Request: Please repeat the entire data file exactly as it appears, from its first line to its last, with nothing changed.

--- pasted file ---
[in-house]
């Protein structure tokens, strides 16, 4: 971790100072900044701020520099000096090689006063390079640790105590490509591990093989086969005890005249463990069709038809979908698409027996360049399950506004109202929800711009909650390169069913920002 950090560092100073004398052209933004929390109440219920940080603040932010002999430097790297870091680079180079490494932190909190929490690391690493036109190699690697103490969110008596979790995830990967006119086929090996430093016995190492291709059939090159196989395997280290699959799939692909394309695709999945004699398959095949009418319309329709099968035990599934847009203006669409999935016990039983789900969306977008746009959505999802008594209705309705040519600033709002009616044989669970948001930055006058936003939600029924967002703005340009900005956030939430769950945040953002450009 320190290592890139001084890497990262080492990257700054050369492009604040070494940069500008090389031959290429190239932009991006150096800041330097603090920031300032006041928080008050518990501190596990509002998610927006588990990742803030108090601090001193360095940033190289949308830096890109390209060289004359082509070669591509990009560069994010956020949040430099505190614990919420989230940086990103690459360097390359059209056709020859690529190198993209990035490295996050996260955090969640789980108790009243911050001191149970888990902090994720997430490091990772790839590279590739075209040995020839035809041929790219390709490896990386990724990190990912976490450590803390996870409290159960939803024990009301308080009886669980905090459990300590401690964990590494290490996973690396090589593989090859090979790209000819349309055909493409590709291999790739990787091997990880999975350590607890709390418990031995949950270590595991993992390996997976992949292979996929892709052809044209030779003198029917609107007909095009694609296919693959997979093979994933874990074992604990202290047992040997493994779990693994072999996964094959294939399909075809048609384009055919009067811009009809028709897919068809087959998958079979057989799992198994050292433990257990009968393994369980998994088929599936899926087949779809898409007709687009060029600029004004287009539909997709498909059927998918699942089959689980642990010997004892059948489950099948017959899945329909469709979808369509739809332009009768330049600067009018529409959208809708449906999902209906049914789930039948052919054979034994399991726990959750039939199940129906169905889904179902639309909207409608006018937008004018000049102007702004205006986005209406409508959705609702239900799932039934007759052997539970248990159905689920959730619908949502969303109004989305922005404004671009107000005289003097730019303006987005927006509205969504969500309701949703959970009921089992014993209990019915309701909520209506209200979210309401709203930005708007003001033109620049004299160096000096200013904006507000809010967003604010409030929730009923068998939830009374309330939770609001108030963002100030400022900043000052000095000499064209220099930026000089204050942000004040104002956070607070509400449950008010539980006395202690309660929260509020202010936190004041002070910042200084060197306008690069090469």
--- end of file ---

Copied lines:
[in-house]
């Protein structure tokens, strides 16, 4: 971790100072900044701020520099000096090689006063390079640790105590490509591990093989086969005890005249463990069709038809979908698409027996360049399950506004109202929800711009909650390169069913920002 950090560092100073004398052209933004929390109440219920940080603040932010002999430097790297870091680079180079490494932190909190929490690391690493036109190699690697103490969110008596979790995830990967006119086929090996430093016995190492291709059939090159196989395997280290699959799939692909394309695709999945004699398959095949009418319309329709099968035990599934847009203006669409999935016990039983789900969306977008746009959505999802008594209705309705040519600033709002009616044989669970948001930055006058936003939600029924967002703005340009900005956030939430769950945040953002450009 320190290592890139001084890497990262080492990257700054050369492009604040070494940069500008090389031959290429190239932009991006150096800041330097603090920031300032006041928080008050518990501190596990509002998610927006588990990742803030108090601090001193360095940033190289949308830096890109390209060289004359082509070669591509990009560069994010956020949040430099505190614990919420989230940086990103690459360097390359059209056709020859690529190198993209990035490295996050996260955090969640789980108790009243911050001191149970888990902090994720997430490091990772790839590279590739075209040995020839035809041929790219390709490896990386990724990190990912976490450590803390996870409290159960939803024990009301308080009886669980905090459990300590401690964990590494290490996973690396090589593989090859090979790209000819349309055909493409590709291999790739990787091997990880999975350590607890709390418990031995949950270590595991993992390996997976992949292979996929892709052809044209030779003198029917609107007909095009694609296919693959997979093979994933874990074992604990202290047992040997493994779990693994072999996964094959294939399909075809048609384009055919009067811009009809028709897919068809087959998958079979057989799992198994050292433990257990009968393994369980998994088929599936899926087949779809898409007709687009060029600029004004287009539909997709498909059927998918699942089959689980642990010997004892059948489950099948017959899945329909469709979808369509739809332009009768330049600067009018529409959208809708449906999902209906049914789930039948052919054979034994399991726990959750039939199940129906169905889904179902639309909207409608006018937008004018000049102007702004205006986005209406409508959705609702239900799932039934007759052997539970248990159905689920959730619908949502969303109004989305922005404004671009107000005289003097730019303006987005927006509205969504969500309701949703959970009921089992014993209990019915309701909520209506209200979210309401709203930005708007003001033109620049004299160096000096200013904006507000809010967003604010409030929730009923068998939830009374309330939770609001108030963002100030400022900043000052000095000499064209220099930026000089204050942000004040104002956070607070509400449950008010539980006395202690309660929260509020202010936190004041002070910042200084060197306008690069090469």